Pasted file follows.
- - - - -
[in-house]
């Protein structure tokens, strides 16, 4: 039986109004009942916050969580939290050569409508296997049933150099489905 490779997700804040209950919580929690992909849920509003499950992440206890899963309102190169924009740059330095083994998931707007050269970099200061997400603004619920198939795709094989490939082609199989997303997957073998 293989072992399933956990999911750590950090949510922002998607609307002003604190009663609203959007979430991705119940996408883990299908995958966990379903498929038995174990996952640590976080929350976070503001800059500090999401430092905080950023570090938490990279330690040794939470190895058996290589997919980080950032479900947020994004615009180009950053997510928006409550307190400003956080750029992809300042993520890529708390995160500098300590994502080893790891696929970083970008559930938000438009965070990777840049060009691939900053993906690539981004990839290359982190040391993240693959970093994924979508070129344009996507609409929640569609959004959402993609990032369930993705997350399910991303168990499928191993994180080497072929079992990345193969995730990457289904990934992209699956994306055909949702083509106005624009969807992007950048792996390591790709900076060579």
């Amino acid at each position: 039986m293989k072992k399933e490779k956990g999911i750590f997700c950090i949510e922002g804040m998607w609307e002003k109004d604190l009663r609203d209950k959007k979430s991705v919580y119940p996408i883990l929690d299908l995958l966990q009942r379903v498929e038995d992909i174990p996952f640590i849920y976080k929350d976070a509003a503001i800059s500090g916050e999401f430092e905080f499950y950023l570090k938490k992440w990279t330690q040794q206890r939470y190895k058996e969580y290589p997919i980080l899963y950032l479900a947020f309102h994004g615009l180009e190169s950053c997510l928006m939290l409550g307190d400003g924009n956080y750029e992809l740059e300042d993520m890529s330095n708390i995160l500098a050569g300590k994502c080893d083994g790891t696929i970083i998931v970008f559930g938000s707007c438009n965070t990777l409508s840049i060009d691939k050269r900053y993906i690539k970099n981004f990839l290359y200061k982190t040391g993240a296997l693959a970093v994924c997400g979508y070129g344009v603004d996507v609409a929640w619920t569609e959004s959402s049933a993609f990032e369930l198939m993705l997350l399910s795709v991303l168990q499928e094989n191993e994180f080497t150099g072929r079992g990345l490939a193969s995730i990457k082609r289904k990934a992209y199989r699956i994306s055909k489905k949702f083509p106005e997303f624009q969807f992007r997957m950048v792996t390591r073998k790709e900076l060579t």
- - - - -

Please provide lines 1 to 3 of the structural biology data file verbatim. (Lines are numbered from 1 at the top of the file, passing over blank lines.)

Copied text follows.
[in-house]
């Protein structure tokens, strides 16, 4: 039986109004009942916050969580939290050569409508296997049933150099489905 490779997700804040209950919580929690992909849920509003499950992440206890899963309102190169924009740059330095083994998931707007050269970099200061997400603004619920198939795709094989490939082609199989997303997957073998 293989072992399933956990999911750590950090949510922002998607609307002003604190009663609203959007979430991705119940996408883990299908995958966990379903498929038995174990996952640590976080929350976070503001800059500090999401430092905080950023570090938490990279330690040794939470190895058996290589997919980080950032479900947020994004615009180009950053997510928006409550307190400003956080750029992809300042993520890529708390995160500098300590994502080893790891696929970083970008559930938000438009965070990777840049060009691939900053993906690539981004990839290359982190040391993240693959970093994924979508070129344009996507609409929640569609959004959402993609990032369930993705997350399910991303168990499928191993994180080497072929079992990345193969995730990457289904990934992209699956994306055909949702083509106005624009969807992007950048792996390591790709900076060579």
């Amino acid at each position: 039986m293989k072992k399933e490779k956990g999911i750590f997700c950090i949510e922002g804040m998607w609307e002003k109004d604190l009663r609203d209950k959007k979430s991705v919580y119940p996408i883990l929690d299908l995958l966990q009942r379903v498929e038995d992909i174990p996952f640590i849920y976080k929350d976070a509003a503001i800059s500090g916050e999401f430092e905080f499950y950023l570090k938490k992440w990279t330690q040794q206890r939470y190895k058996e969580y290589p997919i980080l899963y950032l479900a947020f309102h994004g615009l180009e190169s950053c997510l928006m939290l409550g307190d400003g924009n956080y750029e992809l740059e300042d993520m890529s330095n708390i995160l500098a050569g300590k994502c080893d083994g790891t696929i970083i998931v970008f559930g938000s707007c438009n965070t990777l409508s840049i060009d691939k050269r900053y993906i690539k970099n981004f990839l290359y200061k982190t040391g993240a296997l693959a970093v994924c997400g979508y070129g344009v603004d996507v609409a929640w619920t569609e959004s959402s049933a993609f990032e369930l198939m993705l997350l399910s795709v991303l168990q499928e094989n191993e994180f080497t150099g072929r079992g990345l490939a193969s995730i990457k082609r289904k990934a992209y199989r699956i994306s055909k489905k949702f083509p106005e997303f624009q969807f992007r997957m950048v792996t390591r073998k790709e900076l060579t």